the last decade, while imports, reflecting a
hyperactive Chinese economy as the world's workshop, grew by over five times.

This has been accented lately by Chinese
state-owned corporations sinking billions into
the Canadian oil sands and other natural
resources through highly-publicized mega-grabs.
Experts say these moves mark a shift in Chinese
geo-strategic investment, showing that the
Chinese government is now more comfortable investing in Canadian equity.

The government hints that the Canada Pavilion is
a metonym of that warming relationship. Receiving
tens of thousands of visitors a day, the Pavilion
has reportedly been Ground Zero for major
business deals between Canadian and Chinese firms.

But the business relationship is sometimes not as
shiny and sparkling as the surface of the
Pavilion seems to suggest. There have been spats
over Canadian canola and pork exports, and there
have been ruminations amongst some that foreign
state-run corporations shouldn't be buying up so much in Canada.

As well, the government has often found itself
caught in -- and participating in -- a battle of
world leaders criticizing China over its monetary
policy. To keep exports competitive in its major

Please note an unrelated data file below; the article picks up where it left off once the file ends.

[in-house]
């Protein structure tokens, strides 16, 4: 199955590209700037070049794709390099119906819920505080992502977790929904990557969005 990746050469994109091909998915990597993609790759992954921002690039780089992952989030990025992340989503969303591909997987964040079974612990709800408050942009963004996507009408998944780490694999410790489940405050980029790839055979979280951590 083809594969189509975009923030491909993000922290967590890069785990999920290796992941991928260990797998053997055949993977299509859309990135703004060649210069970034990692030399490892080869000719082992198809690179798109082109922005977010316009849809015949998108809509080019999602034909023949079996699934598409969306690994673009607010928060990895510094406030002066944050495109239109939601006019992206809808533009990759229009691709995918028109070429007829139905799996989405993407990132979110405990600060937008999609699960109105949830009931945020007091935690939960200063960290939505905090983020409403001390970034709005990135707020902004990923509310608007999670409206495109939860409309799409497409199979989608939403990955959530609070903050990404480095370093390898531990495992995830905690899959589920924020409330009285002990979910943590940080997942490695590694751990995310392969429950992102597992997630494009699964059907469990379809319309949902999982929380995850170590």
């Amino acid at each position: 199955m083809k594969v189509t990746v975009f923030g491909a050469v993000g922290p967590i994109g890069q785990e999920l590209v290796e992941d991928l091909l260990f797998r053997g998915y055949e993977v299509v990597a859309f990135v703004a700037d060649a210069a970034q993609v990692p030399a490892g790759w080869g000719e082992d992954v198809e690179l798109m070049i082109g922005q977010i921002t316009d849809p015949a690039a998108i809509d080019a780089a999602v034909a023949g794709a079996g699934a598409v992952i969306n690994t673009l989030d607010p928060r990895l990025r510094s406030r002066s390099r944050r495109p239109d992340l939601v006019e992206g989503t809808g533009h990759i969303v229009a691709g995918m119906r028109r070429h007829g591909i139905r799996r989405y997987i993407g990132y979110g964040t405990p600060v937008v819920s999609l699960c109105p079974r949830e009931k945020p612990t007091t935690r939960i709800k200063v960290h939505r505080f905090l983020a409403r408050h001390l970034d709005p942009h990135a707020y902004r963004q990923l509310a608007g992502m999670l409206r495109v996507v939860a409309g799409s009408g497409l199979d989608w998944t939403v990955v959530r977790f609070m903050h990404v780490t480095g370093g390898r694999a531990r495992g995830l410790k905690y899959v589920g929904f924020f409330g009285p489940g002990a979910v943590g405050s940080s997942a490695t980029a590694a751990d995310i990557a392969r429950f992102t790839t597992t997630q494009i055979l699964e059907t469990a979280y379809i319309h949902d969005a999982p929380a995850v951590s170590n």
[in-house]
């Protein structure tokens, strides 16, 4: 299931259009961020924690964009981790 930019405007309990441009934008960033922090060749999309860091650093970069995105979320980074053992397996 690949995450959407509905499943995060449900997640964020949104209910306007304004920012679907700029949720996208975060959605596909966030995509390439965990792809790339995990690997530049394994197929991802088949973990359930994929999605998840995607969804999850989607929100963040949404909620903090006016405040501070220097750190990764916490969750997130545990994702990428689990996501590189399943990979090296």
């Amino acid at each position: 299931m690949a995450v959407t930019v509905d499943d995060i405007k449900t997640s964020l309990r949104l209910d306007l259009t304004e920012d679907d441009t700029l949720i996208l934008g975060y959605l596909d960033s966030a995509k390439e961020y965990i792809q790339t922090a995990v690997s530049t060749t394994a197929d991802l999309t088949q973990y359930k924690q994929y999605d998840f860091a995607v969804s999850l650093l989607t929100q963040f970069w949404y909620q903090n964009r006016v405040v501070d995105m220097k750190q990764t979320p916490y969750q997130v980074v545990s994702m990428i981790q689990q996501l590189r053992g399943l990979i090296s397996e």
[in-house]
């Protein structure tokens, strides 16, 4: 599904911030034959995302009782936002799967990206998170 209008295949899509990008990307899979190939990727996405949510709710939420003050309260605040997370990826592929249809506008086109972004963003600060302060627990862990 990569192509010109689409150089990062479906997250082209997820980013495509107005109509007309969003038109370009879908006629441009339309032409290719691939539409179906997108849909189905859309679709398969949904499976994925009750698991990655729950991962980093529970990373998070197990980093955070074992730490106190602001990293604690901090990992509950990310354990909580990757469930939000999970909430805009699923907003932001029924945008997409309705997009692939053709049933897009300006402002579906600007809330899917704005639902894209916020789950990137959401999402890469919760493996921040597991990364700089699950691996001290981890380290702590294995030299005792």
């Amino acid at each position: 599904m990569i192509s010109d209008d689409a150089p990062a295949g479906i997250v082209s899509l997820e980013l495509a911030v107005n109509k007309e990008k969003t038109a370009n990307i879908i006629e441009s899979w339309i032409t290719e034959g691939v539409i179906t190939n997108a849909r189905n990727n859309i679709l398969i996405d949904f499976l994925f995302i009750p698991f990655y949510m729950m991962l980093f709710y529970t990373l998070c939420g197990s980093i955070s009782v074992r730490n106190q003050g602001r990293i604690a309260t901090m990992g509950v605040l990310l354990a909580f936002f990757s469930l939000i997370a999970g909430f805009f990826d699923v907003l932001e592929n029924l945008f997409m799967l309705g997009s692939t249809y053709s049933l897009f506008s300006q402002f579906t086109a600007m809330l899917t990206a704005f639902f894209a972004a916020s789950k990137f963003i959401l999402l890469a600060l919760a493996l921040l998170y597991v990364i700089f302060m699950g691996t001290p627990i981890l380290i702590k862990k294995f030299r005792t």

export markets in the EU and the US, the Chinese
central bank attempts to play off the yuan against the euro and the dollar.

That move was sure to position China as a
whipping boy in the G20 summit, until an
eleventh-hour move by the Chinese government
diffused the situation by acknowledging that it
will let its currency appreciate. By how much,
though, is still an unanswered question.

All this to say that politically, relations under
Prime Minister Stephen Harper's Conservative
government have not followed the straight upward
path of trade growth. Instead, it has been more of an inverse bell curve.

When Mr. Harper came to power in 2006, there was
a noticeable cooling-off period. Mr. Harper began
to take many opportunities to lambast the Chinese
government over its human rights record,
something the Chinese did not appreciate, to put it lightly.

Experts say the low point was reached when the
Dalai Lama visited Canada in the fall of 2007,
provoking a curt reaction from Chinese
officials.Then-trade minister Stockwell Day's
visit in late 2008, many argue, was the restart
button Canada needed, and it has accelerated from there.